Although many had thought that the Modi government would do a U-turn on its cryptocurrency stance, it now seems likely that it will go ahead to ban most cryptocurrencies under a long-awaited bill. On the news, cryptocurrency prices dropped on Indian exchanges, as the new law aims “to create a facilitative framework for the creation of the official digital currency to be issued by the Reserve Bank of India”. Bitcoin declined 13%, as Shiba Inu and Dogecoin both dropped more than 15%. It seems that India is following on the coattails of China’s recent decision to make cryptocurrency illegal. There is no doubt that the RBI has very conservative views on cryptocurrency, with the 2020 verdict by the country’s supreme court overturning a digital currency trading ban imposed by RBI for two years. Only last week, the bank noted that it had “serious concerns from the point of view of macro-economic and financial stability”, and that blockchain technology can thrive without cryptocurrencies.

Unlike most other advanced economies, Japan will buck the trend by introducing a record US$ 490 billion spending package to further cushion the economic blow from the pandemic impact, at a time when many other countries are phasing out stimulus measures. Indeed, Prime Minister Fumio Kishida, in his earlier life, would have favoured fiscal restraint to focus on reflating the economy, and redistributing wealth to households, rather than spending to get the economy out of trouble. He is now following in the footsteps of his predecessor, Shinzo Abe, and appears to be using the scatter-gun approach shooting money at any target, whether the spending is to be effective or not, resulting in a lot of wasteful and unnecessary public spending. Kishida is also planning a US$ 280 billion year-end budget to fund the measures. including measures to counter higher oil prices, by subsidising oil refiners in the hope of capping wholesale gasoline and fuel prices to assist households and firms from rising oil costs.

Driven by concerns over higher prices and rising household debt, South Korea’s central bank has raised interest rates for the second time, (following its August move), in 2021, to 1.0%; it becomes the latest central bank to focus on monetary policy, which includes raising rates, as opposed to fiscal policy which involves spending money to spur economic growth in a bid to help with the post-pandemic recovery and rising inflation. The bank also raised its inflation outlook to 2.3% for this year and marginally lower to 2.0% for 2022 – an indicator that further rate rises are more than probable. The bank has to act on surging house prices and household debt to control financial risks, so the immediate need is to put a cap on rising prices, as well as to contain growing financial imbalances.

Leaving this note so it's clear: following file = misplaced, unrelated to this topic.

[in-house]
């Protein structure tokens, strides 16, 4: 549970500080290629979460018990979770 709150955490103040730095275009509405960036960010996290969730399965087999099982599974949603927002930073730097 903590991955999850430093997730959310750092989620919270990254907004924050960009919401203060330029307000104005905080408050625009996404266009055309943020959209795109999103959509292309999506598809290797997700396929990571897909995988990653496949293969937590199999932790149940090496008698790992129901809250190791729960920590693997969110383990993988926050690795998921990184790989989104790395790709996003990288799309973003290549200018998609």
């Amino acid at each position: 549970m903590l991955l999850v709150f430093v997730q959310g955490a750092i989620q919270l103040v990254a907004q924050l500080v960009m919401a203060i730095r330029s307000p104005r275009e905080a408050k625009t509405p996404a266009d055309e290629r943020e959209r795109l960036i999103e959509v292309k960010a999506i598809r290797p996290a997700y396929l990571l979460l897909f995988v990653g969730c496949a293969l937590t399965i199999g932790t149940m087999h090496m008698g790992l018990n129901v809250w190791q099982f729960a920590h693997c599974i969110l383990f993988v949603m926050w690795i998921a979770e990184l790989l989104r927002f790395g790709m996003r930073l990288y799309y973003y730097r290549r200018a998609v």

This week, the Reserve Bank of New Zealand lifted its official cash rate, by 25 bp to 0.75%, for the second consecutive meeting, in a bid to counter rising inflation, whilst its Australian counterpart reiterated that it is unlikely to hike rates before 2024. The RBNZ also withdrew pandemic stimulus – which had been one of the main factors that had driven consumer price inflation to its highest point since 2010; the CPI inflation rate is expected to top 5%, probably before the end of the year, but there are hopes that it will dip to its original 2% target by the end of 2023. New Zealand’s unemployment level has fallen but inflation and property prices have headed in the other direction.

Despite the apparent inaction by the RBA, there are many that believe it will have to make moves to raise rates earlier, driven by forecasts that wages will rise faster, than the central bank is expecting, and house prices may fall by 2023. (Some see Aussie house prices rising slower in 2022 by 7%, followed by a 10% decline a year later). The central bank is hoping that some of the factors driving near-term inflation – including higher oil prices, rising transport costs and the impact of supply shortfalls – are transient. The RBA’s forecast sees “normal” inflation will reach 3% by Q3 2023, at which time there will be full employment.  – that, being the case, it rules out any chance of a rate hike in 2022, with the RBA board being “prepared to be patient”.

Following a request from the US administration, that is pushing other nations, including China, for lower oil prices, by utilising their reserves, Japan is considering releasing oil from its stockpile. However, it appears that this would be against Japanese law as it states that reserves can be released only at a time of supply constraints or natural disasters, but not to lower prices. The world’s third biggest economy has used its reserves over the past thirty years on two occasions – following the fallout of the Gulf War in the early 1990s and the deadly earthquake and tsunami in 2011. Currently, the resource-poor country’s strategy seems to be coordinating with major consumer nations and international organisations such as IEA, at a time when surging oil prices and a weakening yen are driving up the cost of imports.

As bilateral tensions continue to worsen over the status of Taiwan and other issues. the US government has added twelve more Chinese companies to its restricted trade list. The Biden administration, also citing national security and foreign policy concerns, noted that eight of the firms were helping develop the Chinese military’s quantum computing programme, and have been added to the so-called “Entity List”; they were also accused of acquiring or attempting “to acquire US origin-items in support of military applications”. Sixteen individuals and entities, operating in China and Pakistan, were also added to the list due to their involvement in “Pakistan’s unsafeguarded nuclear activities or ballistic missile program.”